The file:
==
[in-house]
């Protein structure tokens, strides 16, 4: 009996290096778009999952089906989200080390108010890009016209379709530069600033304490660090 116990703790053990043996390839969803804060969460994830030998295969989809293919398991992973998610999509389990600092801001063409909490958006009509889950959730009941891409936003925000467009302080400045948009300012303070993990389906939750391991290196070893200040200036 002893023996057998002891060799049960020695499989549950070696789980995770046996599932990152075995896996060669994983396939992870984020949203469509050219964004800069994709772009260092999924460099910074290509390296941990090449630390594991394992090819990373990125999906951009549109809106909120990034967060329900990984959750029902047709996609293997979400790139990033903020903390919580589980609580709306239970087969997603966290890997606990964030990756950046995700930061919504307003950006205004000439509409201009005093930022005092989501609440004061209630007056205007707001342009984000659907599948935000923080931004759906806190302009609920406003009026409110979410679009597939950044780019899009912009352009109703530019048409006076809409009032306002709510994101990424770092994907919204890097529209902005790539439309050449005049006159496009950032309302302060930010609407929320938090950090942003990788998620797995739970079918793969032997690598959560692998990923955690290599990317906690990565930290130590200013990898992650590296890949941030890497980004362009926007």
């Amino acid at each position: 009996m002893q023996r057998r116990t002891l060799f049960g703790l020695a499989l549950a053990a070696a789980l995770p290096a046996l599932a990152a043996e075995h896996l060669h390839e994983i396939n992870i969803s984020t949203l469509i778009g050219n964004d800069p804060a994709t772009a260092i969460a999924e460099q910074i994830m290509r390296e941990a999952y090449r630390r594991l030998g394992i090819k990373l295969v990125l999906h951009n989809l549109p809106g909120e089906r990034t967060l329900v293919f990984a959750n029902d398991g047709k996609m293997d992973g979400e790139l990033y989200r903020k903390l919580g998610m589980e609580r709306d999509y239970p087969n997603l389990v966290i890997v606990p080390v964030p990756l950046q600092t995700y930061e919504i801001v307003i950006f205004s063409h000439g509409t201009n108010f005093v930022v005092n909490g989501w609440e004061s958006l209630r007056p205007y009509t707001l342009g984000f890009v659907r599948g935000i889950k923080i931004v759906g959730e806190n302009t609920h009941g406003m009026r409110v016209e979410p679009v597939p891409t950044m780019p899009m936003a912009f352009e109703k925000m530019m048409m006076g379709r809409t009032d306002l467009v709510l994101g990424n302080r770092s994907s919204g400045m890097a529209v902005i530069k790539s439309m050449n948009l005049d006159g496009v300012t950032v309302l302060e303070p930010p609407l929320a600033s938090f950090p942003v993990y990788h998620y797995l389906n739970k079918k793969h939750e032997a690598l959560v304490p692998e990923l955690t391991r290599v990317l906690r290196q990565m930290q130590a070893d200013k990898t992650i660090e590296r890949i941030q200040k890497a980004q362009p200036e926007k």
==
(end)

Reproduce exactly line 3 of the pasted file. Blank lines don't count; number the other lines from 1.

């Amino acid at each position: 009996m002893q023996r057998r116990t002891l060799f049960g703790l020695a499989l549950a053990a070696a789980l995770p290096a046996l599932a990152a043996e075995h896996l060669h390839e994983i396939n992870i969803s984020t949203l469509i778009g050219n964004d800069p804060a994709t772009a260092i969460a999924e460099q910074i994830m290509r390296e941990a999952y090449r630390r594991l030998g394992i090819k990373l295969v990125l999906h951009n989809l549109p809106g909120e089906r990034t967060l329900v293919f990984a959750n029902d398991g047709k996609m293997d992973g979400e790139l990033y989200r903020k903390l919580g998610m589980e609580r709306d999509y239970p087969n997603l389990v966290i890997v606990p080390v964030p990756l950046q600092t995700y930061e919504i801001v307003i950006f205004s063409h000439g509409t201009n108010f005093v930022v005092n909490g989501w609440e004061s958006l209630r007056p205007y009509t707001l342009g984000f890009v659907r599948g935000i889950k923080i931004v759906g959730e806190n302009t609920h009941g406003m009026r409110v016209e979410p679009v597939p891409t950044m780019p899009m936003a912009f352009e109703k925000m530019m048409m006076g379709r809409t009032d306002l467009v709510l994101g990424n302080r770092s994907s919204g400045m890097a529209v902005i530069k790539s439309m050449n948009l005049d006159g496009v300012t950032v309302l302060e303070p930010p609407l929320a600033s938090f950090p942003v993990y990788h998620y797995l389906n739970k079918k793969h939750e032997a690598l959560v304490p692998e990923l955690t391991r290599v990317l906690r290196q990565m930290q130590a070893d200013k990898t992650i660090e590296r890949i941030q200040k890497a980004q362009p200036e926007k």